Sushi: The Global Catch 2012 UNRATED

Amazon Instant Video

(4) IMDb 6.5/10
Available in HD

In this meticulously researched documentary, filmmaker Mark Hall traces the origins of sushi in Japan to its status today as a cuisine that has spawned a lucrative worldwide industry. This explosion in demand for sushi over the past 30 years has brought with it problems of its own, as fish stocks have steadily depleted, threatening the balance of the ocean's ecosystems.

Runtime:
1 hour 15 minutes

Available in HD on supported devices.

Sushi: The Global Catch

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Product Details

Genres Documentary
Director Mark Hall
Studio Kino International
MPAA rating Unrated
Rental rights 24 hour viewing period. Details
Purchase rights Stream instantly and download to 2 locations Details
Format Amazon Instant Video (streaming online video and digital download)

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2 of 2 people found the following review helpful By Carlos E. Velasquez on December 10, 2013
Format: DVD
Ever since the release “The Cove,” I believe that there has been an increase of awareness about the mismanagement of our oceans resources, a response that is both commendable and remarkable. We need more of this type of work, so it is gratifying that Mark S. Hall made the very necessary and unforgettable “Sushi – The Global Catch,” under the umbrella of Alive Mind Cinema and Kino Lorber, among others.

The documentary begins at the end, so to speak. The filmmakers take us to several Sushi restaurants in Japan, where master sushi chefs, such as Mamaro Sugiyama (Sushiko restaurant, opened since 1885) and Yasuharo Ida (Sushi Iwa restaurant) are interviewed and tell us about the history of sushi and what makes a great sushi chef. In addition, there are interviews with Kazuo Nazaki, who has a knife shop in Tokyo, and who sells traditional knives for sushi shops. From there we are taken to the famous Tjukiji Market, in Tokyo, which is the largest fish market in the world. We are presented interviews with Makoto Nozue and Hiroyasu Itoh, two experts – or dealers --on tuna fisheries and pricing, who know how to evaluate the price of each specimen based on certain characteristics, such as the condition of the eyes. One tuna fish can reach the price of $400,000!! Itoh says that his company sold 109,565 tons of tuna in 2008. From then on, tuna – specifically Blue-fin tuna -- becomes the subject of the film, as this fish is the most exploited in the oceans, with a 60 to 80% reduction of its population worldwide.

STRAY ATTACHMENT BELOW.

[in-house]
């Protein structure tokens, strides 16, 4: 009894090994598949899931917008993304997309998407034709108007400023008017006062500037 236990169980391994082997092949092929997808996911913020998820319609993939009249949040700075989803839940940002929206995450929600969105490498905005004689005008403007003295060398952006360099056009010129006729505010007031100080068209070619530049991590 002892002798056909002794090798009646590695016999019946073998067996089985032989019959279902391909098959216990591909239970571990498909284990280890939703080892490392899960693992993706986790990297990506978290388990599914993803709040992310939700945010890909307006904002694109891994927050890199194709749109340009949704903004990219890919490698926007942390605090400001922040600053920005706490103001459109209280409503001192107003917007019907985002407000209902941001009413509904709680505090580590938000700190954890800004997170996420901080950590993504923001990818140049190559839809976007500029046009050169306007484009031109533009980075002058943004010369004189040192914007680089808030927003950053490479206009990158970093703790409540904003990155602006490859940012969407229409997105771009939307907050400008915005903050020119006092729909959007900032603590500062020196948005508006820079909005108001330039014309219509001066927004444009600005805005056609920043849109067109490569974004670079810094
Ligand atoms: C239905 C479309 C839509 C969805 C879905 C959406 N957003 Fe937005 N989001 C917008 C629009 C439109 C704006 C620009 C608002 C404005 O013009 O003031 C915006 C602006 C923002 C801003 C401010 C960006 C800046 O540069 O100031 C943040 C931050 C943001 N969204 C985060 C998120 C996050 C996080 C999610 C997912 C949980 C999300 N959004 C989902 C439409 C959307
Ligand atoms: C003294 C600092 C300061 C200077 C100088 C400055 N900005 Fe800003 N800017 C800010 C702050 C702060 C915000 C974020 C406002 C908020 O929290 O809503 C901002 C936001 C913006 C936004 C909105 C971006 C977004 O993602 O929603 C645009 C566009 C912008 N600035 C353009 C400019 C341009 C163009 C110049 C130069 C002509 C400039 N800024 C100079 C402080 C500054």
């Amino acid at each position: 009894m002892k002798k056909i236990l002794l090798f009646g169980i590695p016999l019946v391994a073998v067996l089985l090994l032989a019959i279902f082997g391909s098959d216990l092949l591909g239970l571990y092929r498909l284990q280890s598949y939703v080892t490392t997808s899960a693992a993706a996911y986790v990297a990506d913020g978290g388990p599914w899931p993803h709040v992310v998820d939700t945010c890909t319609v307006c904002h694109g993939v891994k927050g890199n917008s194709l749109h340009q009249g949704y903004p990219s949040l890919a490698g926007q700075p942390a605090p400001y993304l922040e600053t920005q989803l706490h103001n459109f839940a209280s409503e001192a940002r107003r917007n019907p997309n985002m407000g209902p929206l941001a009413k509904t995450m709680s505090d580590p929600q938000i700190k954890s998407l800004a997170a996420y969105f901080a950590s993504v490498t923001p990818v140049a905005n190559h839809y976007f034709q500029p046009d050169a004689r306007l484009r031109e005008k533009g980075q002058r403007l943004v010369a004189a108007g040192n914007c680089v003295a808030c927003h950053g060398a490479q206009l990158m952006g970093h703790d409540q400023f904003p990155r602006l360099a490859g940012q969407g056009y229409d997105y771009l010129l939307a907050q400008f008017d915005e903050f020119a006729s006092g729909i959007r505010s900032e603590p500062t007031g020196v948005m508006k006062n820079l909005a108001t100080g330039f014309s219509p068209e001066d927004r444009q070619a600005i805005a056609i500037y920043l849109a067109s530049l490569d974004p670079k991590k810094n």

After discussing the final destination and use of tuna in the sushi world, we are then introduced to some experts on tuna ecological preservation.
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1 of 1 people found the following review helpful By Ellen Killinger on September 19, 2013
Format: DVD Verified Purchase
If you eat sushi, then please watch this documentary! A lot of facts about the industry and
how we are eating all the "good" fish! Very well put together!
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Format: DVD Verified Purchase
very informative doco, especially like the information on Port Lincoln
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Format: DVD
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"[This documentary] is both a love letter to the cuisine and an alarm bell to the [sushi] industry. If we are to save the art of sushi, we must adopt more environmmentally conscious and responsible practices throughout the industry.

The oceans are in crises and it is imperative that we find a way to rekindle the honor and reverance that first inspired the creation of this unique delicacy.

The importance of this [documentary] cannot be overstated."

The above comes from an extra to this very informative and visually-pleasing documentary about the sushi industry.

What is suchi? It is a Japanese dish consisting of small cakes of cold cooked rice flavored with vinegar and garnished with strips of raw or cooked fish (usually Bluefish tuna), vegetables, etc. Its popularity has exploded and it has become a popular dish around the world.

There is no narration. The comments (either spoken or in subtitles) supplied by the people in this film is what drives it.

This documntary looks at such things as:

(1) tuna (2) suchi a-go-go (a popular restaurant) (3) fishermen (4) sustainability (5) farmed fish (6) Bluefin problems and (7) ocean ecosystems.

Finally, this DVD (the one released in 2012) has three extras.

In conclusion, this is an eye-opening documentary which poses some important questions that all suchi lovers in particular and seafood lovers in general should give thought too before placing their next order!!

(2011; 1 hr, 10 min excluding end credits; 10 chapters; full screen)

<<Stephen Pletko, London, Ontario, Canada>>

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